Next, while certainly not impossible, you will have a hard time finding a woofer with 100dB output. At least not a Sensitivity rating.

Next, do you expect to sustain 100dB or just peak at 100dB?

My speaker are rated at 90dB, I have no problem reaching 100dB peaks and above, but I'm using a 100w/ch amp with speakers that have 2x 8" woofers each.

If you are going for ultra-high output on the bass driver, then you are likely going to need a front horn load, horn loaded port, of a large transmission line design.

The Eighteen Sound Woofer linked to by JamesDB has the output you need, but they are $500 per pair. That is half your budget, and you don't have mid, high, crossovers, cabinets, or misc components.

To get the efficiency from the woofer though, you are going to need a pretty large cabinet. Do you have room for such a cabinet.

Just to give you an idea of the size speaker we are talking about, take a look at these for inspiration -

Everest DD67000 Floorstanding Loudspeaker | JBL Synthesis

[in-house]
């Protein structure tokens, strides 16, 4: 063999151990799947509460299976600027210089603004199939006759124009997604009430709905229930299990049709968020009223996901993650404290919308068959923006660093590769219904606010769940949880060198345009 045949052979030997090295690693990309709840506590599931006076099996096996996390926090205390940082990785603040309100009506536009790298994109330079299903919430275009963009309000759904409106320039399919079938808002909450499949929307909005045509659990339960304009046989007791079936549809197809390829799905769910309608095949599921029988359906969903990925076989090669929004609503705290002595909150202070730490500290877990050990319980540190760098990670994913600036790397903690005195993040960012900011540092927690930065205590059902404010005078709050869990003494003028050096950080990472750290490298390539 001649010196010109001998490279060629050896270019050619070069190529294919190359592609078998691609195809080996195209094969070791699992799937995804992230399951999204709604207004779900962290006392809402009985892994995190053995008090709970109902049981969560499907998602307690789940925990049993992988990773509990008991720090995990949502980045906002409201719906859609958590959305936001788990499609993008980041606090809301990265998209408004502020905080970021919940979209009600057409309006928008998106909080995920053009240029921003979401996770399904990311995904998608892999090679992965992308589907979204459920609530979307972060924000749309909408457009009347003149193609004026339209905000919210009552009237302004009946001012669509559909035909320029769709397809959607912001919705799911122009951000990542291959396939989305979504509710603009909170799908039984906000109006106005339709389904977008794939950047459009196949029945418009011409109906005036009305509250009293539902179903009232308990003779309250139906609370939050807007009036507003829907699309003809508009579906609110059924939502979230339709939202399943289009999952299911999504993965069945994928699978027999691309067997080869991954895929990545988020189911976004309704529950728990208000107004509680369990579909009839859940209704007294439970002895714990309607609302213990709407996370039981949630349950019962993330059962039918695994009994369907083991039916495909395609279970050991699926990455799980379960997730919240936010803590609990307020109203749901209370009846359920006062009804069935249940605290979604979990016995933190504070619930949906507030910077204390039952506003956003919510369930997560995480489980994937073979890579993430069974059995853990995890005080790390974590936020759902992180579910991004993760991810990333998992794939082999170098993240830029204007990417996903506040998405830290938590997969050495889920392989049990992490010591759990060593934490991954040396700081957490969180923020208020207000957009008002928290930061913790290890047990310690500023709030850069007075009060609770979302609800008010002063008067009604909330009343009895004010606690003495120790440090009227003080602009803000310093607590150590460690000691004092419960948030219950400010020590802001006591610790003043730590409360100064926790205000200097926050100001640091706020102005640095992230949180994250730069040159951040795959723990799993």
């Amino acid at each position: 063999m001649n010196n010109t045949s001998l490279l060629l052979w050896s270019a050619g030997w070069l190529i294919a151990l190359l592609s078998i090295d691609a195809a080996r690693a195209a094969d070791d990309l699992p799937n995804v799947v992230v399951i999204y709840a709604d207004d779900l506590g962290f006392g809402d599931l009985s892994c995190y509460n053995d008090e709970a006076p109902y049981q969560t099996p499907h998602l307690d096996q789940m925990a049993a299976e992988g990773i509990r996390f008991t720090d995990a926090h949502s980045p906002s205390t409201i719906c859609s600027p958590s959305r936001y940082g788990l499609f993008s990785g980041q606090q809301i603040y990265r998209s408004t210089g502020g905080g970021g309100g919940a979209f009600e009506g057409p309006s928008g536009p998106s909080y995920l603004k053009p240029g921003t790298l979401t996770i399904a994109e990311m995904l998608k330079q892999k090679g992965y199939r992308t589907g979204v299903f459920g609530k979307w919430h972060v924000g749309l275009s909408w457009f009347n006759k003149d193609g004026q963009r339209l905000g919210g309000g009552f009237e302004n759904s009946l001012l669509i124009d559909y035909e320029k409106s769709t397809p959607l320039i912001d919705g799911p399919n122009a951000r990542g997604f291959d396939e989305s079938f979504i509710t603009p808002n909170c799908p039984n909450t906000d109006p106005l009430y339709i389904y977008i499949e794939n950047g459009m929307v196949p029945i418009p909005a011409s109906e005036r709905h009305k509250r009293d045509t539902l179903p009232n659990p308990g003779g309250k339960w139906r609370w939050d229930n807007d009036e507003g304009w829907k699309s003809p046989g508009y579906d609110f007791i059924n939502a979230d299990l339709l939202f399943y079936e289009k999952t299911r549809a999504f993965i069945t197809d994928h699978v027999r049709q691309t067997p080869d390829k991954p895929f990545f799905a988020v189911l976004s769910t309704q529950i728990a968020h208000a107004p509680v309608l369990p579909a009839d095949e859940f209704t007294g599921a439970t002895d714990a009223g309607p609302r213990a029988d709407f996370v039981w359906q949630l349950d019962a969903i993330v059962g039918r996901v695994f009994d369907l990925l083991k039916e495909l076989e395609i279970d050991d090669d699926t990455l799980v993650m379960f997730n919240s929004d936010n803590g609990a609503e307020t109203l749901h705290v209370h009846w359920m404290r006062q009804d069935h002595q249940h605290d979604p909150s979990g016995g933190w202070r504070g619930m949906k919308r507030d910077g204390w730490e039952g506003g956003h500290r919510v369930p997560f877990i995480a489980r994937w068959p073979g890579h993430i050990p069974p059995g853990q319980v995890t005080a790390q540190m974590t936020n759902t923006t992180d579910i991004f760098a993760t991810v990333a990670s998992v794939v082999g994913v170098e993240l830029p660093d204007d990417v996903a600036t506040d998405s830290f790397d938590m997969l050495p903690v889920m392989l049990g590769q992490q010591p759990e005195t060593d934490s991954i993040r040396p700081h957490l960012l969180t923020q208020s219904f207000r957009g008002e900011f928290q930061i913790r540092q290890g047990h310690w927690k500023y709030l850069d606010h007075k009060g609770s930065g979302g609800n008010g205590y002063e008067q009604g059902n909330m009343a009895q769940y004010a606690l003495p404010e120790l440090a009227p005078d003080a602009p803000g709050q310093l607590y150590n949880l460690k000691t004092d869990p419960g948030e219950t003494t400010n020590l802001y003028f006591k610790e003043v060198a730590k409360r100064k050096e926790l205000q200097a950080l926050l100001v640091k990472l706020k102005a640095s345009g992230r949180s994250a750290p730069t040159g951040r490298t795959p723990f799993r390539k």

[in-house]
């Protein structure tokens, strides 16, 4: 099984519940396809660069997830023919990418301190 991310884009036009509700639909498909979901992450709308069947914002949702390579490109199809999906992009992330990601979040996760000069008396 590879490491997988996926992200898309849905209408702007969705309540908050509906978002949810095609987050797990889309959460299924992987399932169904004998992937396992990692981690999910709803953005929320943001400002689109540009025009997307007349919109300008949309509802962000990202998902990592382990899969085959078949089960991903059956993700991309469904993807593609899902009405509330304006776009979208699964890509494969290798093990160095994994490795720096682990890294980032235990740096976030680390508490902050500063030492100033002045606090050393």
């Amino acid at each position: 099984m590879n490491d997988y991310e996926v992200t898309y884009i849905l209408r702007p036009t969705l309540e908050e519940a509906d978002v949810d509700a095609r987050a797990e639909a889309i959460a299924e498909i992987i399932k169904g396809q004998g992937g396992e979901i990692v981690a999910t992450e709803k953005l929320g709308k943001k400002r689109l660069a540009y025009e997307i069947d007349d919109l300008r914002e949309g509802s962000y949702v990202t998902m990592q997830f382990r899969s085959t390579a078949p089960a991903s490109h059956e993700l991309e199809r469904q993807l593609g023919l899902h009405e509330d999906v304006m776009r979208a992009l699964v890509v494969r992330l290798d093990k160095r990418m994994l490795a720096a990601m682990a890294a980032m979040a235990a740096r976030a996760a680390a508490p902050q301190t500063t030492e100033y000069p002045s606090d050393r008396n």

Everest DD65000 Floorstanding Loudspeaker | JBL Synthesis

S3900 Floorstanding Speaker | JBL Synthesis

K2 S9900 Floorstanding Speaker | JBL Synthesis

The twin bass driver 3-way models (DD6700) have 96dB/1w/1m, where as the single bass driver model (K2 S9900) has 93dB/1w/1m. (1 watt at 1 meter)

If you don't just want peaks in the +100dB range, if you actually want to sustain that level, then you are going to need some very large speakers indeed.

But also consider, that if you are cruising in the 85dB to 90dB range with peaks in the roughly 100dB range, you are pretty loud. For me, I might hit that during an Action Movie, but that is way too loud for music.

Next, 100dB at the speaker is very different than 100dB at the prime seating location. If I recall correctly, the sound level drops by 6dB every time the distance between the speaker and the listener doubles. So, 100dB at your seat, probably means 110dB at the speaker. But again, that is near a painfully loud level. 90dB is far more realistic.

So, again, it depends on what you mean by 100dB in the functional sense.